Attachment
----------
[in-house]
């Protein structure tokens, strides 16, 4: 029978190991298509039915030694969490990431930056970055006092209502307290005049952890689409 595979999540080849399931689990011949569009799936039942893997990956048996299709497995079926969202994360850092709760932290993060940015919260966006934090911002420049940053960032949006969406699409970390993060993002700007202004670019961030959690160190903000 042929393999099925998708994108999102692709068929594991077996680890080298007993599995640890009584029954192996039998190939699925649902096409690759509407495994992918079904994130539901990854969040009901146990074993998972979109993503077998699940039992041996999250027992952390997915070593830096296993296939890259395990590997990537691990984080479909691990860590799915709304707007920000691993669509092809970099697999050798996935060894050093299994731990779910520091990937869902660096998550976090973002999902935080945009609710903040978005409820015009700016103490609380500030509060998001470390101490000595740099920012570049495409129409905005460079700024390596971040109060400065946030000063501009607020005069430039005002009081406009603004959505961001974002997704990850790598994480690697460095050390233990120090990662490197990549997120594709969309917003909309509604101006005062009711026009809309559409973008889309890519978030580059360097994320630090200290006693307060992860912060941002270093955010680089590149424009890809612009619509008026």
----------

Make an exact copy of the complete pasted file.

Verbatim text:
[in-house]
């Protein structure tokens, strides 16, 4: 029978190991298509039915030694969490990431930056970055006092209502307290005049952890689409 595979999540080849399931689990011949569009799936039942893997990956048996299709497995079926969202994360850092709760932290993060940015919260966006934090911002420049940053960032949006969406699409970390993060993002700007202004670019961030959690160190903000 042929393999099925998708994108999102692709068929594991077996680890080298007993599995640890009584029954192996039998190939699925649902096409690759509407495994992918079904994130539901990854969040009901146990074993998972979109993503077998699940039992041996999250027992952390997915070593830096296993296939890259395990590997990537691990984080479909691990860590799915709304707007920000691993669509092809970099697999050798996935060894050093299994731990779910520091990937869902660096998550976090973002999902935080945009609710903040978005409820015009700016103490609380500030509060998001470390101490000595740099920012570049495409129409905005460079700024390596971040109060400065946030000063501009607020005069430039005002009081406009603004959505961001974002997704990850790598994480690697460095050390233990120090990662490197990549997120594709969309917003909309509604101006005062009711026009809309559409973008889309890519978030580059360097994320630090200290006693307060992860912060941002270093955010680089590149424009890809612009619509008026």